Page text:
MM: My lowest score, was probably a 66 one day. It's funny, you have one of those once every six or seven years, but to be a pro you have to roll out of the bad side of bed and shoot a 66 so … that's the difference between us and pros.
KT: Any holes in one?
MM: You know I've never had one. I've put it in the leather, and inside the grip a couple of times, but I'm still waiting for that one.
KT: Take me back to Draft Day 1988. What do you remember about that day?
MM: I remember being in Montreal and the excitement leading up to it. I woke up and had breakfast with the family and was so nervous just getting ready for the day. We headed over to the Forum and I remember just sitting there and waiting. We didn't know who Minnesota at the time was going to pick. They left it up to the last minute because they wanted it to be a surprise. It was. Right up until that moment when they announced the first pick we had no idea. But once it happened, it was so exciting, a dream come true for sure.
KT: Fast forward now; your career spans 21 seasons in the NHL, and your resume highlights that you are the all-time goal-scoring and points leader among American-born players. What does that honor mean to you?
MM: It's hard to say. It wasn't something on the radar for quite some time until my last couple of years playing hockey. I knew that I had a few years left, and I was looking at numbers and where I was on the list with other players. I always thought the numbers were attainable if I kept playing and had some decent years. It was a little bit of added motivation for me. I wanted to have closure at the end of my career, and chasing those numbers was a part of that. It was a lot of fun leading up to it, the chase. It wasn't something that was first sought out, but being around for such a long time, I got close to those numbers of Joey Mullen and Phil Housley.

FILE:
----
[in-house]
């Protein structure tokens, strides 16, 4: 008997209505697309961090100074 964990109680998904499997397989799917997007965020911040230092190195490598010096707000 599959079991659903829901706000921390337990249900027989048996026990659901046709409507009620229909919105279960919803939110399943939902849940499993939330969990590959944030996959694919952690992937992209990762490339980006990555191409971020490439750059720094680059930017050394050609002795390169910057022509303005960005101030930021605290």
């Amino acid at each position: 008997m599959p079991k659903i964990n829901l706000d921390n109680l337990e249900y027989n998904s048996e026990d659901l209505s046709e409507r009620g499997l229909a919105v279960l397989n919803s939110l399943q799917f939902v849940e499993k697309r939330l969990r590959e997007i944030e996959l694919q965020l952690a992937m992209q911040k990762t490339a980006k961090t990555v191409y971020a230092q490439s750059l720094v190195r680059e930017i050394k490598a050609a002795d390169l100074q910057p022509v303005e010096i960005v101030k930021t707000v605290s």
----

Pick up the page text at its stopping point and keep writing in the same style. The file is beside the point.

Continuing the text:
KT: How difficult was it for you to decide to hang up the skates?
MM: Really hard. I felt I wanted to stay in Dallas. I wanted to have one more year with the Stars, but they wanted to go in a different direction. I figured that was it. But then the Wings came calling; Ken Holland and Mike Babcock offered me a chance to come there for a year and play in front of the family and friends. To play where I grew up and for a franchise like the Wings, it was a lot of fun. It got me excited for one more year at home. I knew then it was my last year and it was a lot of fun.
KT: What were some of your fondest memories as a player?
MM: I think those Stanley Cup runs we had, even back in Minnesota in 1991 with the North Stars, a 16th-seed team that made it all the way to the Finals and beat some of the favorites along the way. Those runs were a ton of fun, ‘99 and 2000. The town became so electric and so excited about playoff hockey here in town. I've never seen anything quite like it. The Olympic experiences were high up there. The World Cup in 1996 was a great tournament. But I still say those Cup years are right up there as the best of my career.